Why has Islamic finance stalled in Singapore?

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Chris Wright

Singapore has everything a market hub needs, but has not built on its regulatory environment. Order Sultan Mosque in Singapore It is 14 years since Singapore’s then senior minister Goh Chok Tong announced the government’s intention to make the island state a hub for Islamic finance. The years since have seen a revamp of the regulatory framework, tax equalization laws and membership of global Islamic finance bodies, but industry figures still talk about Singapore in terms of potential rather than progress.
Adnan Chilwan, DIB “Singapore has not really capitalized as it should have done given the strength of its financial system,” says Adnan Chilwan, group chief executive officer of Dubai Islamic Bank (DIB), speaking at the IFN Forum Singapore, at a panel moderated by Euromoney on Thursday. “When we were looking at expanding our operations in Far East Asia, we were contemplating between Malaysia and Indonesia, and to be honest Singapore was not on the list,” he says. “It’s not because it does not have a stable financial system: it has a lot of ability, including the required infrastructure and regulation, but it does not have the intention of really tapping Islamic wealth and liquidity.”
He adds: “We need to wake everyone up and tell them: if you really focus on Islamic finance, you will very quickly take the lead, and not allow players from behind to come and overtake you.” Stalled Why hasn’t Singapore made the best of its potential? For a time, it seemed it was doing so. There have been many Islamic landmarks in the capital markets, including the Sabana Reit, the world’s first and largest Shariah-compliant real-estate investment trust; sukuk funds from managers including Franklin, HSBC and Maybank; more than 30 sukuk; and commodity murabahah from Olam. However, most of these landmarks are from a decade ago, and there is a sense that things have stalled.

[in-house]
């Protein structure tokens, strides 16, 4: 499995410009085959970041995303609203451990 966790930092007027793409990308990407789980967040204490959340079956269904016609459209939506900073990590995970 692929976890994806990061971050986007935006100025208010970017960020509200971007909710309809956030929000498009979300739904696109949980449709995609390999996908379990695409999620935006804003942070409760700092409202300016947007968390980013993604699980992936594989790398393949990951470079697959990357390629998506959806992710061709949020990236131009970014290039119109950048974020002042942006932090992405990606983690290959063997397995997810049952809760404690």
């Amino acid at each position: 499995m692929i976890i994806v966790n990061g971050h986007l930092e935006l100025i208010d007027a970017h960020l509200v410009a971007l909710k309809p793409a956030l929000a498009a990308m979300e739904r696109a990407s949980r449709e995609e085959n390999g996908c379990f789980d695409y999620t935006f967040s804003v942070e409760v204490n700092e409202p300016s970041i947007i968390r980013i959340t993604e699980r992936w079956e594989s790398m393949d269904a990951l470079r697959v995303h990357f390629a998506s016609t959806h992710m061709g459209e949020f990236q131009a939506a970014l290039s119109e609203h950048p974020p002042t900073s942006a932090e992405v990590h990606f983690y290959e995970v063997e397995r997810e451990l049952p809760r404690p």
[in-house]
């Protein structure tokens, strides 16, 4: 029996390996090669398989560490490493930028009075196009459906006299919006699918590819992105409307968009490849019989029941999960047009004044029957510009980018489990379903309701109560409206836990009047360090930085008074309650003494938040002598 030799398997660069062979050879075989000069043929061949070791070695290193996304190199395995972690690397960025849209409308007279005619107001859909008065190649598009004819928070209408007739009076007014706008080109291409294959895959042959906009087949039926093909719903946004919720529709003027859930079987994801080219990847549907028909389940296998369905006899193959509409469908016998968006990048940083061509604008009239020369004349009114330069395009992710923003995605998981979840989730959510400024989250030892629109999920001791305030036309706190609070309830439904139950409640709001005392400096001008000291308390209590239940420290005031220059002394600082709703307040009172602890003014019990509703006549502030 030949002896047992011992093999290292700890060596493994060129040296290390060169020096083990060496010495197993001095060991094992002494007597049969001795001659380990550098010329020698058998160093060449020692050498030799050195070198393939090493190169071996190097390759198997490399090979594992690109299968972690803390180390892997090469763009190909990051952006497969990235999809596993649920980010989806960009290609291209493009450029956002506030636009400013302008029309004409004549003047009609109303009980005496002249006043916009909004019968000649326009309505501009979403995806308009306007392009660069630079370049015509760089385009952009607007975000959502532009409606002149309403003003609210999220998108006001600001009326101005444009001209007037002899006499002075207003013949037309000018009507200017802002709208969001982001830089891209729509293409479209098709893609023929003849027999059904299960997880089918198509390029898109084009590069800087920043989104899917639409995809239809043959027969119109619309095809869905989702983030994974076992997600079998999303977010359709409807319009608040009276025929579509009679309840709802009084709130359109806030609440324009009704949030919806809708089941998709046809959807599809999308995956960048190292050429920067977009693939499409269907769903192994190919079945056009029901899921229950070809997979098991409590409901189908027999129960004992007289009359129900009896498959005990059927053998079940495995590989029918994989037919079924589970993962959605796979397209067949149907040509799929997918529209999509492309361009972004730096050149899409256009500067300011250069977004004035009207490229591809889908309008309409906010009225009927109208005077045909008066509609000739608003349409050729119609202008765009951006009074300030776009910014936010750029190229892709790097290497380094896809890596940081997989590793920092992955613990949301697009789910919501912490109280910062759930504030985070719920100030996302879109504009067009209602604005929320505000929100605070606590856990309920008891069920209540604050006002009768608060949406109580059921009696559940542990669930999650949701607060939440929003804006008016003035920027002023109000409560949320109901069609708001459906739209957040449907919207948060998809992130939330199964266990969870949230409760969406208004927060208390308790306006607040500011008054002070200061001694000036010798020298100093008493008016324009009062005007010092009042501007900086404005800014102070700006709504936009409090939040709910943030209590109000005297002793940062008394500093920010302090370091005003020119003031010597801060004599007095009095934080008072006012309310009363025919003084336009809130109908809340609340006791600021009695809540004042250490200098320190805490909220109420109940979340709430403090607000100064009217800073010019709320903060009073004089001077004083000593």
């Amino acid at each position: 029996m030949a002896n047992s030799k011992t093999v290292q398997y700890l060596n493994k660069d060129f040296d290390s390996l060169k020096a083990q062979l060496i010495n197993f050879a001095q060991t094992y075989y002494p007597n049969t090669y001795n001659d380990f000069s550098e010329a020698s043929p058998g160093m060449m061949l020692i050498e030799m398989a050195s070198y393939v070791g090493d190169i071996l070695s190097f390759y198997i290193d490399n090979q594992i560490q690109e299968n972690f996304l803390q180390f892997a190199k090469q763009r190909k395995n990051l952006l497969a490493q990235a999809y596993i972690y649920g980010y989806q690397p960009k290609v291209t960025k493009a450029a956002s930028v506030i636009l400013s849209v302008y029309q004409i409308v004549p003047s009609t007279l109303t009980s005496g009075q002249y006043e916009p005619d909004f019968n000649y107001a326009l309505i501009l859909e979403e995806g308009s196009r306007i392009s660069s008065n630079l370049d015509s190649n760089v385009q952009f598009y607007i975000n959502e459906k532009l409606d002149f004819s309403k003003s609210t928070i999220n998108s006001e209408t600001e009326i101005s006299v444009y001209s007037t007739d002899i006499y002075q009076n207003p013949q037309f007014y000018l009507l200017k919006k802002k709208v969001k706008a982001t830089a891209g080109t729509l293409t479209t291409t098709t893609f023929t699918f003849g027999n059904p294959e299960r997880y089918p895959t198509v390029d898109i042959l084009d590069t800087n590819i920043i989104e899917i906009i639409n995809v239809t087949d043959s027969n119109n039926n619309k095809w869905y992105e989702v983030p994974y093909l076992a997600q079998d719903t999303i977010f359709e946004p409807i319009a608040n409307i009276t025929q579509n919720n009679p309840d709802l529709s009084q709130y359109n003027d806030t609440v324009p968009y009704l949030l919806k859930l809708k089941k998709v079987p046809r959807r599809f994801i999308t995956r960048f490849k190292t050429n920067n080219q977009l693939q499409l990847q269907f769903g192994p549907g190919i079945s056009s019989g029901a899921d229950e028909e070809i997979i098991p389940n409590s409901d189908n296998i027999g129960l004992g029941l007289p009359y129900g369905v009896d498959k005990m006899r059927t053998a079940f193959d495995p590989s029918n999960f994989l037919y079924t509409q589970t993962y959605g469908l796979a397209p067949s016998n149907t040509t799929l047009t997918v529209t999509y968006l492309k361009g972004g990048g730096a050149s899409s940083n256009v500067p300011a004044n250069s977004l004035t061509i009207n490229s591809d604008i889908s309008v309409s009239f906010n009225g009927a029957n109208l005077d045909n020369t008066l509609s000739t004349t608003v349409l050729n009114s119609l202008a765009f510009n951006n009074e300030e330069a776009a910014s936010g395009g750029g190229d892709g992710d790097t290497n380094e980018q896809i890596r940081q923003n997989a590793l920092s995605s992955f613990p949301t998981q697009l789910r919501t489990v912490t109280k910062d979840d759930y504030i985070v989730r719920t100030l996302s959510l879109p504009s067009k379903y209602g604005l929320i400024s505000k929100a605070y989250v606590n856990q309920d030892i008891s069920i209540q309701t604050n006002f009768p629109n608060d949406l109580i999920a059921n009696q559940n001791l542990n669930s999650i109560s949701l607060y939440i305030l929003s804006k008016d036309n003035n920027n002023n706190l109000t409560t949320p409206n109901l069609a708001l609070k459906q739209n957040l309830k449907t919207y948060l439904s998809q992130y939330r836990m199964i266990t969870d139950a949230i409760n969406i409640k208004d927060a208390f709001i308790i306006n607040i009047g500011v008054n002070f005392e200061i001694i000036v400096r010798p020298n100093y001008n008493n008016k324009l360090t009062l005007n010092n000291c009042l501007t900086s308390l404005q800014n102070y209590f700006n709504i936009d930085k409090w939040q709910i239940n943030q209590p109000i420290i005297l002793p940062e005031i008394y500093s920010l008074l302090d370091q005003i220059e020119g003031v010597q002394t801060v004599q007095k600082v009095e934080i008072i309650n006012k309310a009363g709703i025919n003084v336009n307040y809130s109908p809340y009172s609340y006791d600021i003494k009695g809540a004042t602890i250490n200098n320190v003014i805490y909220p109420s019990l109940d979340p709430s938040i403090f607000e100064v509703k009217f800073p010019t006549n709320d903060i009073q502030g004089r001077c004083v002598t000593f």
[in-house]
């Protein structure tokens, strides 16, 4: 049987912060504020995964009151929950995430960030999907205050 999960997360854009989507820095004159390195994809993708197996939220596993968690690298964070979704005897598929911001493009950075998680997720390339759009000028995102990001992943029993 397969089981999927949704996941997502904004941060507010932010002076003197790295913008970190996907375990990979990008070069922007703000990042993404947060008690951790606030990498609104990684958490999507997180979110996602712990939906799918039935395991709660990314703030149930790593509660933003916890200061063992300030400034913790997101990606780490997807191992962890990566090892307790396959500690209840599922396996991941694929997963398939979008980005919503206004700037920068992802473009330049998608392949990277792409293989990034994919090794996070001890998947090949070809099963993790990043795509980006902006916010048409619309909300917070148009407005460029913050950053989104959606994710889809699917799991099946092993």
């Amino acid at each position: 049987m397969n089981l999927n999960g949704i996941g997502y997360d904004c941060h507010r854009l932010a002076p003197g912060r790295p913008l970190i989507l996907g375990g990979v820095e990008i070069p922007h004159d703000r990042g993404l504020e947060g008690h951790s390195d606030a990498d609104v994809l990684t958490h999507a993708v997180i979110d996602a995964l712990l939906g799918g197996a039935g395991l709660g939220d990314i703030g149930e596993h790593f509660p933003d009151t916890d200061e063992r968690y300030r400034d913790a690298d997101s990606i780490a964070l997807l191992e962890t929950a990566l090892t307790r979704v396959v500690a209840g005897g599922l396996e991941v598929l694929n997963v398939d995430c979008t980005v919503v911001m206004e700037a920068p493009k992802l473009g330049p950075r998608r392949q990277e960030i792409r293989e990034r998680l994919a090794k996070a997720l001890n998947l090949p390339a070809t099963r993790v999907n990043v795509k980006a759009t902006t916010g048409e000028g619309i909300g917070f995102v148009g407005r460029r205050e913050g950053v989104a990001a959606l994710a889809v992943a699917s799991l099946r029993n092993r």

There has never been, for example, a sovereign sukuk from Singapore or a state vehicle, unlike, for example, Hong Kong. Marie Diron, Moody’s “Other sovereigns around the world have established their presence in that market, even those with relatively limited size or local demand, like Hong Kong,” says Marie Diron, managing director in the sovereign risk group at Moody’s Investors Service. Singapore has hosted sukuk for other countries’ state vehicles, notably Malaysia’s Khazanah, but not its own.
Singapore also doesn’t have a fully fledged Islamic bank – though it used to. Islamic Bank of Asia was launched by partners including Singapore’s DBS in 2007, but lasted only eight years before DBS announced it could not achieve economies of scale for the bank and would close it down within two to three years. DBS instead offers Islamic-compliant banking products directly. Arguably, this doesn’t matter. “In order to become an Islamic financial hub you don’t necessarily need to have an Islamic bank operating,” says DIB’s Adnan. —Courtesy: Euromoney

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